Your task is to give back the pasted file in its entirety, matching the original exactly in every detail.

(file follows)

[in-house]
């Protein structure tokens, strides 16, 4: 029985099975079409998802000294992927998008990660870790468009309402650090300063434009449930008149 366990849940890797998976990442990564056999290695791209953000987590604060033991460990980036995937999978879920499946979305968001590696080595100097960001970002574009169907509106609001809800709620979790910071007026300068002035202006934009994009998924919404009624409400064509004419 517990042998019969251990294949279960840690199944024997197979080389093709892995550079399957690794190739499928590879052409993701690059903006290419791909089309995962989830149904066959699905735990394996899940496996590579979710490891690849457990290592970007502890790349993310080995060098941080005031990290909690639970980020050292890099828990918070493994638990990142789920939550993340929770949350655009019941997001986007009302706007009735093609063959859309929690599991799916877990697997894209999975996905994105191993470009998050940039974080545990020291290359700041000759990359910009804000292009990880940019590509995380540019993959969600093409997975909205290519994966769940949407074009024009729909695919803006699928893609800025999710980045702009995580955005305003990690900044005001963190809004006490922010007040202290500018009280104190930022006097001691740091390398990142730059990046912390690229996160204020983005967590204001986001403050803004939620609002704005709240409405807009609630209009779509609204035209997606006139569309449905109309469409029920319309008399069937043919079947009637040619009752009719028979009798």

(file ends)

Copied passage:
[in-house]
């Protein structure tokens, strides 16, 4: 029985099975079409998802000294992927998008990660870790468009309402650090300063434009449930008149 366990849940890797998976990442990564056999290695791209953000987590604060033991460990980036995937999978879920499946979305968001590696080595100097960001970002574009169907509106609001809800709620979790910071007026300068002035202006934009994009998924919404009624409400064509004419 517990042998019969251990294949279960840690199944024997197979080389093709892995550079399957690794190739499928590879052409993701690059903006290419791909089309995962989830149904066959699905735990394996899940496996590579979710490891690849457990290592970007502890790349993310080995060098941080005031990290909690639970980020050292890099828990918070493994638990990142789920939550993340929770949350655009019941997001986007009302706007009735093609063959859309929690599991799916877990697997894209999975996905994105191993470009998050940039974080545990020291290359700041000759990359910009804000292009990880940019590509995380540019993959969600093409997975909205290519994966769940949407074009024009729909695919803006699928893609800025999710980045702009995580955005305003990690900044005001963190809004006490922010007040202290500018009280104190930022006097001691740091390398990142730059990046912390690229996160204020983005967590204001986001403050803004939620609002704005709240409405807009609630209009779509609204035209997606006139569309449905109309469409029920319309008399069937043919079947009637040619009752009719028979009798």